Meditation can help with Anxiety
Meditation can help with Anxiety.
Generalised anxiety disorder may be on the increase in 21st century Britain. Anxiety is characterised as a feeling of unease, such as fear or worry, which can be mild or severe. Often these feelings are about everyday life situations.
Of course everyone will have feelings of anxiety at some point in their life journey. It might be feeling anxious and worried about visting the doctor or dentist, taking an exam or attending a job interview. Of course, parental anxiety is common to all cultures. To some extent feeling anxious in these situations is perfectly natural and normal.
However people with symptons of generalised anxiety disorder (GAD) may find these feelings uncontrollable and they can’t stop themselves worrying about school, work, family, money or health. Sometimes the worries are about past events, sometimes they are anxious about the future.
Often for those with anxiety disorder, the worry may be out of proportion or unrealistic for the situation being faced. Simple daily life can turn into a constant state of fear, worry and dread. In the UK (GAD) affects about 1 in 20 of the adult population and according to studies slightly more women then men are affected, whilst it seems the condition is most common to young adults in their 20s.
For those affected, eventually the anxiety so dominates the person’s thinking that it begins to interfere with daily functioning. So much so that it may become difficult to carry out everyday daily tasks at work, school or in a social setting and relationships across the board can suffer.
All this makes it difficult to relax or rest, physically one can become exhausted and tired due to the constant tension in the body and sleep can be affected due to the continuous stream of fearful thoughts. Flair up’s can occur at any time. It might be a simple noise which triggers an attack. There can be good days followed by bad days. The emotional helplessness and feelings of dread can make some feel tearful everyday. Coping with the simple things can be a real strain and feelings of panic or sickness can be overwhelming. All of this only serves to further undermine confidence & self esteem. It can be a real uphill battle, day in, day out. The attention drifts towards what is the worst that can happen and that then becomes the most feared thing.
Some of the common symptoms of Anxiety are as follows:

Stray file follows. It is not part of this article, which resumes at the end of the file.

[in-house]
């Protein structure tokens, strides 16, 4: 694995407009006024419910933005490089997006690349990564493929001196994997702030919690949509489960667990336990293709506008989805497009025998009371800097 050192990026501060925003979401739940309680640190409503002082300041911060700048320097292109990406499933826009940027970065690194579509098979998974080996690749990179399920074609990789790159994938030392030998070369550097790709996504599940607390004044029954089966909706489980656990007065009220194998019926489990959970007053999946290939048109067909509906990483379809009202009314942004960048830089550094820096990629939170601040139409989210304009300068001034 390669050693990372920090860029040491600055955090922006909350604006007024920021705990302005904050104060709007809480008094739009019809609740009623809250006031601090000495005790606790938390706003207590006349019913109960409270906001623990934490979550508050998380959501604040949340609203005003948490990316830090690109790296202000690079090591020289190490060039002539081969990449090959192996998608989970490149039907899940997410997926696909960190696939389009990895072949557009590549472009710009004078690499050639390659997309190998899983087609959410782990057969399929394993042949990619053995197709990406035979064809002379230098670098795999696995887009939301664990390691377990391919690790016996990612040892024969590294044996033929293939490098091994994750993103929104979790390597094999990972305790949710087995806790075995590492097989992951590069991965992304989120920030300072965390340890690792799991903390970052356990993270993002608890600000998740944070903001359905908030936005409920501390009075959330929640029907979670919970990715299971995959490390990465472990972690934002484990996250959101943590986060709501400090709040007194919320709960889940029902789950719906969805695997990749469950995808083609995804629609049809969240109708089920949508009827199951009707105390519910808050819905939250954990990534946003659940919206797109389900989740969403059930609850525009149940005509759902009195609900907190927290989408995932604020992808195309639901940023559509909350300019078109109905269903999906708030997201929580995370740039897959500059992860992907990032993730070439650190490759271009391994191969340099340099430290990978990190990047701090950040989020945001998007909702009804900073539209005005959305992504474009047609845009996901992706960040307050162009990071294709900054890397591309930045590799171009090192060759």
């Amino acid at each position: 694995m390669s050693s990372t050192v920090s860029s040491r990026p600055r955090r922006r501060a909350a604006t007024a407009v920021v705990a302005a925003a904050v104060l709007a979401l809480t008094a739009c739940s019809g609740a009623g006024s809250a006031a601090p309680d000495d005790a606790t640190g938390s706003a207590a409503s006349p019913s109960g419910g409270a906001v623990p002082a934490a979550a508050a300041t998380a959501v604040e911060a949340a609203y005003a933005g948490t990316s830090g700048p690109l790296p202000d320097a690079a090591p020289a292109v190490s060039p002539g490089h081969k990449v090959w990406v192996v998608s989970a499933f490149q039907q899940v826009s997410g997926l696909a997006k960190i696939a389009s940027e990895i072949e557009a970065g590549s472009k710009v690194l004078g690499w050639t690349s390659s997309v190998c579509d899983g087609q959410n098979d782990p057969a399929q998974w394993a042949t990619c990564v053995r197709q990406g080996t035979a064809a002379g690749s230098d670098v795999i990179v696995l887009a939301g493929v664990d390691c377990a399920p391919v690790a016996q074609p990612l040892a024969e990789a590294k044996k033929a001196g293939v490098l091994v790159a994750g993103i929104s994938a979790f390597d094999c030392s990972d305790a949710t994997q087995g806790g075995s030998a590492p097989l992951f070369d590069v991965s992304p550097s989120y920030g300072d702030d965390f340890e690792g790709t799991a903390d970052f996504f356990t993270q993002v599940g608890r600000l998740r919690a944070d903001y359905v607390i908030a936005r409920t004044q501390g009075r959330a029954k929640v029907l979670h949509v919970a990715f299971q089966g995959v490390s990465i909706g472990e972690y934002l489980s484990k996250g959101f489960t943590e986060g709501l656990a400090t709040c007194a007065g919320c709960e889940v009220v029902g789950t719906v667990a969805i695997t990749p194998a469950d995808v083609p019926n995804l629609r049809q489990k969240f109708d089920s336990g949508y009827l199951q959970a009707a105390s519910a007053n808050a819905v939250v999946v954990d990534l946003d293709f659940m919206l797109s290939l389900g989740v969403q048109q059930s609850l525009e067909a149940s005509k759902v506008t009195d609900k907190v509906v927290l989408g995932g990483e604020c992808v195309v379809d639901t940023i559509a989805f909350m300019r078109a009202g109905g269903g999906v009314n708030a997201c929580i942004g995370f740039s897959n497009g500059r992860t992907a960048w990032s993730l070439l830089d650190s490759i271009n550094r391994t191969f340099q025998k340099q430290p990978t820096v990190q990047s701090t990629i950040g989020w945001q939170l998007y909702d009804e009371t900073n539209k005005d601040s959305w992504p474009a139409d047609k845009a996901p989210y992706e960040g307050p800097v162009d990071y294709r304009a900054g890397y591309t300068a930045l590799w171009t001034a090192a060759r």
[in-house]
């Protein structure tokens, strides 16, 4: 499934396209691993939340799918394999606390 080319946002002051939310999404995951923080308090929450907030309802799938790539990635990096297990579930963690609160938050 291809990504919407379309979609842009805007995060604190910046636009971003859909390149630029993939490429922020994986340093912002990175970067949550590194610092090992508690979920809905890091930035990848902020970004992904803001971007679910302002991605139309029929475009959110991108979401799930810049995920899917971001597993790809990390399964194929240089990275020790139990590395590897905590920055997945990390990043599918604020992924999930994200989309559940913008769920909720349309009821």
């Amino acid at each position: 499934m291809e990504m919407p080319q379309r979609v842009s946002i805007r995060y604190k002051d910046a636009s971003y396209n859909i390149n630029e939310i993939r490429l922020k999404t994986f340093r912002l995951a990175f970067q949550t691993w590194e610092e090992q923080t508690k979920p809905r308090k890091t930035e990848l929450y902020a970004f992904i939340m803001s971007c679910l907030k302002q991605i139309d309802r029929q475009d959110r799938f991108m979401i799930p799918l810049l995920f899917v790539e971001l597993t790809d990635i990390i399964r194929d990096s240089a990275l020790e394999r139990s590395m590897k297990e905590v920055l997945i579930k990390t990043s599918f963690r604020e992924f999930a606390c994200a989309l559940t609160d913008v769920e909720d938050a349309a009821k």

1. Stressing out, excessive worrying & tension over past of future events
2. General irritability, reacting to things, overreacting to things
3. Feeling on edge, restlessness, nervousness
4. Tension in the muscles, shoulders, muscles aching
6. Clammy, sweaty hands – hot flushes
7. Feeling sick, nausea
8. Tiredness, exhaustion
9. Difficulty focusing, concentrating
10. Difficulty falling asleep. Waking up in the night.
11. Being easily startled by noises
12. Feeling overwhelmed by negative thoughts, unable to stop excessive thinking, feelings of dread.
13. Having an unrealistic view of difficulties and problems
14. Trembling, heart racing, breathlessness
15. Emotional helplessness and distress
16. Need to visit the bathroom frequently
Beneficial affects of Yoga & Meditation
Although the original goal of Yoga & Meditation is spiritual growth, important therapeutic side effects on physical and mental health have attracted medical research.
The state of thoughtless awareness experienced in Sahaja Yoga has thus been shown to elicit important beneficial changes in the body and the brain and has therapeutic effects on a wide range of disease processes.
A study conducted at the University of Vienna in 1995 found a beneficial and significant effect of the practise of Sahaja Yoga Meditation on state and trait anxiety in healthy adults.
A small group of 37 adults were taught Sahaja Yoga Meditation over an eight week period and compared to a control group of 32 adults who received no intervention or treatment and also a group of 32 adults who had to listen to the music of Mozart.
The group who practised the Sahaja Yoga Meditation technique showed a significant reduction in their levels of state and of trait anxiety copared to both the control group and the group that listened to Mozart.
Hackl, W. (1995) Die Auswirkungen von Sahaja Yoga auf das Drogenkonsumverhalten (The effect of Sahaja Yoga on drug consumption). Doctoral thesis submitted to the University in Vienna, 1995.
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